create the Soft Cinema project. They have also invited contributions from
leaders in other cultural fields: DJ Spooky, Scanner, George Lewis and
Jóhann Jóhannsson (music), servo and Andreas Angelidakis (architecture),
Schoenerwissen/Office for Computational Design (data visualization), and
Ross Cooper Studios (media design).

SOFT CINEMA: Navigating the Database is the Soft Cinema project¹s first DVD
published and distributed by The MIT Press (2005). Although the three films
presented on the DVD reference the familiar genres of cinema, the process by
which they were created and the resulting aesthetics fully belong to the
software age. They demonstrate the possibilities of soft(ware) cinema - a
‘cinema’ in which human subjectivity and the variable choices made by custom
software combine to create films that can run infinitely without ever
exactly repeating the same image sequences, screen layouts and narratives.

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MiniPixel in Paris - an ecstatic interactive cinema experience!

Saturday, May 21st, 2005

The MiniPixel event in Paris was the first introduction to MAL au Pixel 2006, the upcoming french edition of PixelACHE… Here are some photos of the event, more coming up later…

The Cause and Effect Heroes arriving in Paris:

Mains d’Oeuvres and the Star Trek Theatre:

Interactive Cinema in action:

Thanks to Mathieu / Mains d’Ouvres for taking good care of us, Stephane / MdO for providing a home and Christina for putting together the PixelACHE DVD material… We will see you soon again!

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See your brain!

Saturday, May 21st, 2005

adam and his brain

Brainmirror is an interactive installation for exploring the structure of human brain, created by Adam Somlai-Fischer, Bengt Sjölén and Danil Lundbäck. The interface has been made very simple and natural - brain is visualized on top of a mirror image of the visitor, allowing people to explore different parts of the brain by turning their head.

The brainmirror is a good example of a strand of experimental work which tries integrate audiovisual media in a more natural way to physical space. This type of work was featured extensively at PixelACHE 2004, with projects such as Distributed Projection Structure from aether architecture (Adam Somlai-Fischer & co) and Open Source Architecture Experiment (Usman Haque, Adam Somlai-Fisher, Ophra Wolf, Margot Jacobs, Andrew Paterson), BrandBody (Tuomo Tammenpää) and many others…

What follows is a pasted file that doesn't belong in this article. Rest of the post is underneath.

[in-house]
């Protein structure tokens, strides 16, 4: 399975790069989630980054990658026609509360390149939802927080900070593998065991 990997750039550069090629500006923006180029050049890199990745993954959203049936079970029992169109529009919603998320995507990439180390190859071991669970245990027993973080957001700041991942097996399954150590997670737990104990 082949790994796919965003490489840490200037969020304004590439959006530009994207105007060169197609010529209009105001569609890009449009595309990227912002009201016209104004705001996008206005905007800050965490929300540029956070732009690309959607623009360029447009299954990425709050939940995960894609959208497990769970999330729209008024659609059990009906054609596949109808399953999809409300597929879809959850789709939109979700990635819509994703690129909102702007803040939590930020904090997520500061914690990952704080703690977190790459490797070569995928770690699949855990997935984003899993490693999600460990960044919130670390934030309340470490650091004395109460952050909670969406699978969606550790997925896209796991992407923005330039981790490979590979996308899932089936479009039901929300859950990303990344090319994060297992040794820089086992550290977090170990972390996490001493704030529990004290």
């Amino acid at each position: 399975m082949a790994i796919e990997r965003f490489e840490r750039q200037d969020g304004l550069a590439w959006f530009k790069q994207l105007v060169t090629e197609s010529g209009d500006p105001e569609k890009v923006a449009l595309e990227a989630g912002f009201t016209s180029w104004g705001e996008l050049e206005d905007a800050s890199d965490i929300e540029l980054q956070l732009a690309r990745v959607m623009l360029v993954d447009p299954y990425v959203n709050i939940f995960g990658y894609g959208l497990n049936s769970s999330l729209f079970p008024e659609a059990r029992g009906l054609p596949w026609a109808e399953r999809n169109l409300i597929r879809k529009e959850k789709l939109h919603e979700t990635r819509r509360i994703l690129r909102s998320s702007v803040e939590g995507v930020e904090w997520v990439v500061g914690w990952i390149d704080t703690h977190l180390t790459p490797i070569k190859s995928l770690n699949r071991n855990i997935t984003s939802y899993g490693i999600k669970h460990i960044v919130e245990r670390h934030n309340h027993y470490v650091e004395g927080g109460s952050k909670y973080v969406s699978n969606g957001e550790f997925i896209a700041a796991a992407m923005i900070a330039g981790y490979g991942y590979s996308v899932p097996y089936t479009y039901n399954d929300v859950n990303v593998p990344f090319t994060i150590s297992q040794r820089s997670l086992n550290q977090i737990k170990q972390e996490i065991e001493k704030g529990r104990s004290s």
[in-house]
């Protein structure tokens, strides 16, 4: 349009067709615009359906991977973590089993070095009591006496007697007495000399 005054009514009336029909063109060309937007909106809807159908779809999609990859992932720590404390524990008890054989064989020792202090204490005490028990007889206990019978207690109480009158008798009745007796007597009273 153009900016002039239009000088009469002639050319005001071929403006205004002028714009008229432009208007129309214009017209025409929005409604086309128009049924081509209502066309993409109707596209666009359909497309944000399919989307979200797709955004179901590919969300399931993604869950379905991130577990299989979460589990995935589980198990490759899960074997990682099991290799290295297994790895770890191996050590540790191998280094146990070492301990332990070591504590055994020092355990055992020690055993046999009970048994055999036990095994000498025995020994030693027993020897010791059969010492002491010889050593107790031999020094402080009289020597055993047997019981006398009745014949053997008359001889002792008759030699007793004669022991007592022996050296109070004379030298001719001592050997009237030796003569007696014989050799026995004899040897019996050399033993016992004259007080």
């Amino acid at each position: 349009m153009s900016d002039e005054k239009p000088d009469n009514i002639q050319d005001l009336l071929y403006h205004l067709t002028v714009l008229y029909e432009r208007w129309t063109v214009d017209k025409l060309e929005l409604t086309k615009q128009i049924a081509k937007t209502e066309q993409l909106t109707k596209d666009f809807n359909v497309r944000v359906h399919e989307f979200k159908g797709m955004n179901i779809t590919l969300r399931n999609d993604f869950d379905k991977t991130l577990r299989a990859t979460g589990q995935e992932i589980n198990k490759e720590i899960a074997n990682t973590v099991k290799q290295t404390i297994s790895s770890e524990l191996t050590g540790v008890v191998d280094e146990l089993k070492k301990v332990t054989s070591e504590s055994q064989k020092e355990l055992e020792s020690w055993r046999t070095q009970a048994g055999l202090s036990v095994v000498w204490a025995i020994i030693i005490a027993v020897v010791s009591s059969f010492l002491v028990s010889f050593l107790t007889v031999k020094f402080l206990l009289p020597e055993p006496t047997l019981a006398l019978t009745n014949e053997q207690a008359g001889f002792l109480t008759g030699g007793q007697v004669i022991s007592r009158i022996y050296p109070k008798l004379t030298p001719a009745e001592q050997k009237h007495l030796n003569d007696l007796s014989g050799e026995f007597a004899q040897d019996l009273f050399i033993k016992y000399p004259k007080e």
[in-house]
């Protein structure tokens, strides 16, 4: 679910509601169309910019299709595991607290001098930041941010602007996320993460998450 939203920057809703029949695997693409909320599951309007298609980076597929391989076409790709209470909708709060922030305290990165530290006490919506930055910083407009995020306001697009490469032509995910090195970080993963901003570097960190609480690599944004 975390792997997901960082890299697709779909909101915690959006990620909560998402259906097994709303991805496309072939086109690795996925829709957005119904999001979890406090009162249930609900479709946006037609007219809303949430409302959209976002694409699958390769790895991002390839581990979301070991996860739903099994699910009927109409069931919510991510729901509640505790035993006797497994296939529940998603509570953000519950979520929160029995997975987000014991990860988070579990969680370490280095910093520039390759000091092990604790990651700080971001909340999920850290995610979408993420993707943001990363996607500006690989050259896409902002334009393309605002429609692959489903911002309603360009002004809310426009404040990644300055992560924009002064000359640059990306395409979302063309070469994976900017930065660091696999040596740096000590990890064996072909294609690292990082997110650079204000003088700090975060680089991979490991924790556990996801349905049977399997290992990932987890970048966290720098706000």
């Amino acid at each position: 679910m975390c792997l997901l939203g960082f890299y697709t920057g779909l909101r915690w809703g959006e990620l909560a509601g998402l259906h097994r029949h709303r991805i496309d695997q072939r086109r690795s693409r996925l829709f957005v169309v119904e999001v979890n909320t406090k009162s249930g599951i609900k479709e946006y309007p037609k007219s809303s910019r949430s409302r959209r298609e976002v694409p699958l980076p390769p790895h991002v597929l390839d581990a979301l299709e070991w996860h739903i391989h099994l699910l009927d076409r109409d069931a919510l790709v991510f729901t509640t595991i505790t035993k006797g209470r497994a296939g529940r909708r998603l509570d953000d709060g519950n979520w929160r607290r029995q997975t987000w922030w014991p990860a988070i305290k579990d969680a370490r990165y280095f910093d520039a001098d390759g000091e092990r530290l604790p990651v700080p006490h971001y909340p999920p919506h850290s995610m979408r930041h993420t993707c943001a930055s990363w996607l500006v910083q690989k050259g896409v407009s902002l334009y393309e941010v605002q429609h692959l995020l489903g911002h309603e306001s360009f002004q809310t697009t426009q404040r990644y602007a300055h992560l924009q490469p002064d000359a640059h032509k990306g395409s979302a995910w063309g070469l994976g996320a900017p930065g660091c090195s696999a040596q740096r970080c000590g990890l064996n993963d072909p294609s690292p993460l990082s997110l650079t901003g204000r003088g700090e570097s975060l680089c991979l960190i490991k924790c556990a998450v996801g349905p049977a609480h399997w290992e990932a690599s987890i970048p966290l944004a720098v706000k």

Similar work can be seen this weekend in Riga, at Space and Perception international symposium on Mixed Reality.

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PixelACHE Helsinki photo gallery!

Wednesday, May 11th, 2005

*The photos have arrived!*

pixelache photo gallery

Check out the PixelACHE 2005 photo gallery and also remember the MiniPixel event in Paris on Wed 18th May!

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VJ-BOOK.COM launched

Tuesday, May 10th, 2005

(VJ-BOOK is a project by Timothy Jaeger, who together with Alex Draculescu presented the Respam:inbox performance at PixelACHE 2005 )

**********PRESS RELEASE ***********************

**** please forward to all interested parties ******


VJ-BOOK.COM Launched

IT’S OFFICIAL. VJ-BOOK is one of the first books to be published on VJ culture,
and potentially the first to theorize VJing in a way that breaks down the
practice and reception of live visuals in a systematic, structured way.

VJ-BOOK: Jockeying and Post-Cinema (tentative title) begins its inquiry where
Godard and Peter Greenaway leave theirs in proclaiming that ‘cinema is dead’.
The cinematic language is a rich, engrossing one that remains unexplored in
traditional Hollywood-style narratives. Contemporary VJs (video-jockeys) are
the first group in the 21st century to seriously engage and question the
potentials and limitations of the cinematic medium in a wide variety of formats
and contexts.

The central claim in VJ-BOOK is that ‘jockeying’ is a behavior, role, and
activity that facilitates a radically new kind of post-cinematic experience.
This experience can only be articulated in relation to traditional film syntax.
In doing some, the similarities and differences between this new type of cinema
and the older one flesh out new possibilities for producers of the moving
image, the audience, and the spaces in which cinema can not only be seen, but happen as events.